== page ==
How to win a screenwriting competition | Raindance Film School

Winning a screenwriting competition is a great way to build up esteem with your script before sending it out. Even placing in the finals of a reputable competition could be the difference between a producer or production company really paying attention to your story.

Screenwriters Network have curated and researched 5 elements of award winning screenplays, taking data from not only their own screenwriting competition (SWN Screenplay Competition) but other prestigious competitions too!

The Judging Processes

To fully understand what makes an award-winning screenplay we have to look at the judging process. Below you will find our exact marking system which is very similar to many other competitions too.

You may be asking yourself, why is that? We have found and researched what makes a script great. What makes a film impactful and how it resonates with an audience. Check out our results…

The SWN Screenwriting Competition Judging Process

Each judge is given a procedural judging sheet which incorporates marks out of 10 against many aspects of a winning screenplay; character desire, structure, plot, character development, cinematic potential, denouement, prologue, call to adventure, dialogue and pacing.

Character Desire

What is the one burning desire that your protagonist has? Is it meaningful? Are the audience going to relate or connect with your protagonist on their journey? Do we care?


Is there some form of structure to your screenplay that makes your story easy to digest? Is it unstructured and chaotic, or does it read and flow smoothly?

DISCLAIMER: We do not advocate or favour any theories or teachings; 3-act structure, 5-act structure etc. As long as your story has some form of structure that makes the story flow smoothly, that’s what we’re interested in.


What does your story consist of? Is the bulk of your story great action, meaningful moments and interesting plot related scenes. Or is it a little mild, unrelated and/or too reflective of everyday life? What events does your script consist of to pull in the audience? Is it related to the character desire and potential theme?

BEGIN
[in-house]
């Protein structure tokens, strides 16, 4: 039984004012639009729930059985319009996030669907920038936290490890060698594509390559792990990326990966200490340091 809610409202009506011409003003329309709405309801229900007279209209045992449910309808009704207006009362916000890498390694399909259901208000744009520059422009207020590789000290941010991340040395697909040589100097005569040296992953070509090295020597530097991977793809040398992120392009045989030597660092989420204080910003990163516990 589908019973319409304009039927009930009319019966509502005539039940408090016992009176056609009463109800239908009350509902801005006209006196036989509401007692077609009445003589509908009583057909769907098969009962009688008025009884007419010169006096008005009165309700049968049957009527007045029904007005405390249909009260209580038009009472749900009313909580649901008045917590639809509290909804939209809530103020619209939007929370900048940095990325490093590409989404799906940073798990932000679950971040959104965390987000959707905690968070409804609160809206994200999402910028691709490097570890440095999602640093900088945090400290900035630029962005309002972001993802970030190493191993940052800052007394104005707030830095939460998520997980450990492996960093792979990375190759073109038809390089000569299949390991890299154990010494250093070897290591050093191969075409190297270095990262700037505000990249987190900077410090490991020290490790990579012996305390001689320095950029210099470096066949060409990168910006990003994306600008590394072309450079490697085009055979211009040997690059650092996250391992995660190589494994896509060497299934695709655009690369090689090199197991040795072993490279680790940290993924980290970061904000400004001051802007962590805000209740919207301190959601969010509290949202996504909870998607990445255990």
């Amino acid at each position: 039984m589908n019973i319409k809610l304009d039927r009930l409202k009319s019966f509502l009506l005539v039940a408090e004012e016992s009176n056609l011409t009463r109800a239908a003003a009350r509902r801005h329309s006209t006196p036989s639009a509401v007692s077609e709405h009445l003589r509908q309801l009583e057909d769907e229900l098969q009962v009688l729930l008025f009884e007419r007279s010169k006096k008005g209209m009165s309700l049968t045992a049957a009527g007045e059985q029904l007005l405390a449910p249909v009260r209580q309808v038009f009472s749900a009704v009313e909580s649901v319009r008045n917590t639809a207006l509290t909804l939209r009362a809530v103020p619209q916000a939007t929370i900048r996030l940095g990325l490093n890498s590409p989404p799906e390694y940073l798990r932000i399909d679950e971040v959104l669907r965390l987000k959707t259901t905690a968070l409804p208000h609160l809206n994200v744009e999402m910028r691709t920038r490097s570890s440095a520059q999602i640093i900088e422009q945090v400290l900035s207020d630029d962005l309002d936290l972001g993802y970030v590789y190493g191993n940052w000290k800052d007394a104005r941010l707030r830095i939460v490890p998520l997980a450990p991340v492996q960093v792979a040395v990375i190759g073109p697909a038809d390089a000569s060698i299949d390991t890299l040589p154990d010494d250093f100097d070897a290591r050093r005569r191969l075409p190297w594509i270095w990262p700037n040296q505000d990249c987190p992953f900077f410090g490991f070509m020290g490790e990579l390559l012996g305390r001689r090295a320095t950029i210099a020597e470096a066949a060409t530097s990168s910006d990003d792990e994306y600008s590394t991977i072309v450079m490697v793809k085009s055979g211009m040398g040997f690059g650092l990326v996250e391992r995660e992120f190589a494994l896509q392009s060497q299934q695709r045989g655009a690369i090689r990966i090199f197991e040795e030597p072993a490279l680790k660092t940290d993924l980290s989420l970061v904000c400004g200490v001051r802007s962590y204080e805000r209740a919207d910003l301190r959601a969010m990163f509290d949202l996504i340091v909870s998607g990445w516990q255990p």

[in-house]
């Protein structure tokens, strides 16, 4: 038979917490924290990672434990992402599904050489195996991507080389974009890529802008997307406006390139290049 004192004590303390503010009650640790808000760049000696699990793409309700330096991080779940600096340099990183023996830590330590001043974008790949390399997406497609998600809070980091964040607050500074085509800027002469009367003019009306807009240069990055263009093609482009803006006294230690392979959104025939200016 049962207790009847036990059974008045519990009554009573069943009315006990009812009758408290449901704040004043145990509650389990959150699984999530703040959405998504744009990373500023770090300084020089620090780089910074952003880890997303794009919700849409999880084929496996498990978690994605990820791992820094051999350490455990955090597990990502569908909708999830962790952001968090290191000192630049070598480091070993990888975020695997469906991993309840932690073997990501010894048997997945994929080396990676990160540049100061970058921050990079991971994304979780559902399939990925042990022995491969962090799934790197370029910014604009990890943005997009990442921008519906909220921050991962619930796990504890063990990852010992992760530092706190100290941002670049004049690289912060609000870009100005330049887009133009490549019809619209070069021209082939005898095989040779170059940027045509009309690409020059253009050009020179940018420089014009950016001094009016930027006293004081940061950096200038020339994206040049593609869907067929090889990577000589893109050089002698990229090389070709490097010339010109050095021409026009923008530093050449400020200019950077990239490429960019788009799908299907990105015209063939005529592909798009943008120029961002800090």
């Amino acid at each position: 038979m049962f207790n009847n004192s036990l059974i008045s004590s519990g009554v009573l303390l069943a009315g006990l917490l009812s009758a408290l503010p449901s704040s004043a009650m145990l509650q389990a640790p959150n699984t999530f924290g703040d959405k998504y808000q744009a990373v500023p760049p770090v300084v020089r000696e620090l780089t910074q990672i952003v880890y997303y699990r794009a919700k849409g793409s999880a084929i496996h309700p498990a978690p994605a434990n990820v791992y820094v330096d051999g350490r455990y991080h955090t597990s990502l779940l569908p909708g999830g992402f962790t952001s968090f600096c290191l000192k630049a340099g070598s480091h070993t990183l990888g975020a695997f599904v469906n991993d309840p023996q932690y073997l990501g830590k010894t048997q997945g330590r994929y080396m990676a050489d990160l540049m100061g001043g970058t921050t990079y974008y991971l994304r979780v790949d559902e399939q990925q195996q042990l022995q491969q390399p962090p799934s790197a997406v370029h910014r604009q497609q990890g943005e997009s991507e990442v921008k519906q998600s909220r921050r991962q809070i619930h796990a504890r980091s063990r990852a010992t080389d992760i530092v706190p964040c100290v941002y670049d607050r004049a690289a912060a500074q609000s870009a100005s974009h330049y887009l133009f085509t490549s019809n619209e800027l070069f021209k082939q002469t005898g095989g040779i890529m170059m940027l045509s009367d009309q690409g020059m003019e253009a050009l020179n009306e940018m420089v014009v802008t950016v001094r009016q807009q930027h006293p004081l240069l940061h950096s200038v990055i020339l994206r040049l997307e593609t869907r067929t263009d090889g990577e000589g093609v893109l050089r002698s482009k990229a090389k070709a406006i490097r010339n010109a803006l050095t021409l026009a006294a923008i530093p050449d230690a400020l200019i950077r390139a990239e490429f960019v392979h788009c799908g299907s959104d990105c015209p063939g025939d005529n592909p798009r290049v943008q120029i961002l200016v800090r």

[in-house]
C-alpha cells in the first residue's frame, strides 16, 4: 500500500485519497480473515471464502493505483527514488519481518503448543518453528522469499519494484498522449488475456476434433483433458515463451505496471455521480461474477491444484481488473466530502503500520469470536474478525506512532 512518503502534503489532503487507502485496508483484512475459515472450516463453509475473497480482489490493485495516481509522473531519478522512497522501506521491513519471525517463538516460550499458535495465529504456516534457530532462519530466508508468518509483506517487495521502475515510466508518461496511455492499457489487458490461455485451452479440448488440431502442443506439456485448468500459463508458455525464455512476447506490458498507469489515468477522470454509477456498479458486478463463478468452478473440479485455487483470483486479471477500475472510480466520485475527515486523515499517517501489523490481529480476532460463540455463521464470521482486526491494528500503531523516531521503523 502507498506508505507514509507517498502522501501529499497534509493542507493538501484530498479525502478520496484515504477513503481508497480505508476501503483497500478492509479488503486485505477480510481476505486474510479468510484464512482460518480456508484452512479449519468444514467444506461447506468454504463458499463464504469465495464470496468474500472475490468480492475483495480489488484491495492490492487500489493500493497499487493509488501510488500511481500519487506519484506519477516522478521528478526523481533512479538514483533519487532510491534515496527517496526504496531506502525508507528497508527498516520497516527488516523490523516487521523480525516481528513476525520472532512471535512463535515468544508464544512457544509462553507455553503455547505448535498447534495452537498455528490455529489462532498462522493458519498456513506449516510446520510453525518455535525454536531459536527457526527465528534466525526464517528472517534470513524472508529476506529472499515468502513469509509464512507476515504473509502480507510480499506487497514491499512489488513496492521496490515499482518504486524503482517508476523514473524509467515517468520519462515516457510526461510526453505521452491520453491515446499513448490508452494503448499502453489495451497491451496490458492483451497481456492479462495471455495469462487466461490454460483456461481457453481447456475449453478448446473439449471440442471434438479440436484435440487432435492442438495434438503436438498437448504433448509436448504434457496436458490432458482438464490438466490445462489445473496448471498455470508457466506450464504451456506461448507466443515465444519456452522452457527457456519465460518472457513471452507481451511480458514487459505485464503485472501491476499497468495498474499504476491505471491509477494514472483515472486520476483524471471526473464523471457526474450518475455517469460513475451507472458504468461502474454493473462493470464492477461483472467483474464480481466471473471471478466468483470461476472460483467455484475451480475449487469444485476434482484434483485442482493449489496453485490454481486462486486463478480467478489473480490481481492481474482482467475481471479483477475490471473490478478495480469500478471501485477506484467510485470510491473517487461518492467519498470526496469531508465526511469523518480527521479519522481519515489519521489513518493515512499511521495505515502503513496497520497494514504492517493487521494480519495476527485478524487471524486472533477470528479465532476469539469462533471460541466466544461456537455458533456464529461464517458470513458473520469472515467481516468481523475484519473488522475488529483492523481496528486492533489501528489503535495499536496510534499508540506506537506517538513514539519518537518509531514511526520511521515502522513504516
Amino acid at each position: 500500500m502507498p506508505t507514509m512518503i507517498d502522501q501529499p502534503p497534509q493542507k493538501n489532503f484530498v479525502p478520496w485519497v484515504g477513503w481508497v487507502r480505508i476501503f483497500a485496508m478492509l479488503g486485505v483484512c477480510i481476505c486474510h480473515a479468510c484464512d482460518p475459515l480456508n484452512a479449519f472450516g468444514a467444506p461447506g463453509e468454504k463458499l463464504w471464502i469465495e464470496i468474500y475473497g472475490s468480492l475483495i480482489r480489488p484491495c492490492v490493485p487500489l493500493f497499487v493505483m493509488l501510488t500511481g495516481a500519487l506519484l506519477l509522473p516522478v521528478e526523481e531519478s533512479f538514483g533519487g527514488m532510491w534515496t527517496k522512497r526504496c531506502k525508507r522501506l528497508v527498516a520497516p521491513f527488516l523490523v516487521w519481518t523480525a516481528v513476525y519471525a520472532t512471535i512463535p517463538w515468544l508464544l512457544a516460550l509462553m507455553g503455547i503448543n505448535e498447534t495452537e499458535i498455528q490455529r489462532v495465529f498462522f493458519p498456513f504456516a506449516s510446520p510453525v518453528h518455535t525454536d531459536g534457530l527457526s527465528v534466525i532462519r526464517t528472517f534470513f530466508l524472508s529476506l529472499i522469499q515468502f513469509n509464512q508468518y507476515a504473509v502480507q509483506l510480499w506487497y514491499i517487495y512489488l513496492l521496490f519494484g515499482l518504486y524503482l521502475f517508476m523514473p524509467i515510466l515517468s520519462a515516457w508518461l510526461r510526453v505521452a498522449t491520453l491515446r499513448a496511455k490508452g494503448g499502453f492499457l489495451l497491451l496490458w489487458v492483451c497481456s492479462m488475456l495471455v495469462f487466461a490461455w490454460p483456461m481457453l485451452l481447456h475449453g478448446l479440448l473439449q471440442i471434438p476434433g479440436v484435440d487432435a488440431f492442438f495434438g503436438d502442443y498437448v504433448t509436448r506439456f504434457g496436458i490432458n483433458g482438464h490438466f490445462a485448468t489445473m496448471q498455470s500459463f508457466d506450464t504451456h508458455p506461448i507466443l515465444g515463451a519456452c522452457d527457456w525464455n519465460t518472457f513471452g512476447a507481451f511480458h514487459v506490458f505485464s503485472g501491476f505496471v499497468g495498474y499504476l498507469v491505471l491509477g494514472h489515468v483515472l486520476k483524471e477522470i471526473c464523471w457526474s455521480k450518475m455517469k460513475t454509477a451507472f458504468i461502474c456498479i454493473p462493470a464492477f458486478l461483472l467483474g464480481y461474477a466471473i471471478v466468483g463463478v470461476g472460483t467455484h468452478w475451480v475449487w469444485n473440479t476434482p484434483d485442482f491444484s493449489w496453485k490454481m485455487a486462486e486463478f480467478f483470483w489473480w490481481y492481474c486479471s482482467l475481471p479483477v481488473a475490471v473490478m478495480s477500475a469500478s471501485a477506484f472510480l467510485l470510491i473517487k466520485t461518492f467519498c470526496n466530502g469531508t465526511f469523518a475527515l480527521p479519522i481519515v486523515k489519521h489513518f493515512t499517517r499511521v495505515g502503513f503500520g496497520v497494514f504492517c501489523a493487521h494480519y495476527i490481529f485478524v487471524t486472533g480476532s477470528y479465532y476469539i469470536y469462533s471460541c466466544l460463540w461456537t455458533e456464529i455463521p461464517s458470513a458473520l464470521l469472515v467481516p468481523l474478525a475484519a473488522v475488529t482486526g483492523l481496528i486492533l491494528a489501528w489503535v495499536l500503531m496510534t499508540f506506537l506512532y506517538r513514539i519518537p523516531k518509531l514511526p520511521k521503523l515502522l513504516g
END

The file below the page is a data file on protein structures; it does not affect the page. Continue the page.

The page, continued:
Character Development

What interesting character traits do your characters have? Are they 3-dimensional and interesting? Do they have a past? Are they unique and fascinating? Are they boring, passive and/or underdeveloped?

Cinematic Potential

Does your script have many moments that will translate well visually? Is this script non-visual and unimaginative? Does it have a mix of exciting, interesting or unfamiliar locations? Does it have any breathtaking, thematic or nuanced scenes? Will a director be able to interpret this script well?


The denouement is the culmination of all events of your script; the pay off! How impactful is your ending? Is your resolution satisfying and related to your character’s desire? What’s the lasting impression on the audience? Have all loose ends and sub-plots been resolved or addressed?


The prologue is your opening image, the introduction to your story. Does your opening set up a theme? Is there a hook or device that draws the audience in at the beginning? Is the introduction to your story memorable, impactful or shocking?

Call to Adventure

The call to adventure is often a very good predictor of how strong your characters desire is. This works hand in hand with your protagonist’s desire. What is it that sets your character on their journey? Is it an impactful or emotional event or series of events? How strong is your call to adventure?


Is the dialogue overused, too obvious and revealing? Is it repetitive? Is the dialogue used in a way that’s unique? Is there subtext involved? Do all of the characters speak differently? Is the dialogue poignant? Is there a good amount of conflict in the dialogue? Is the dialogue too long?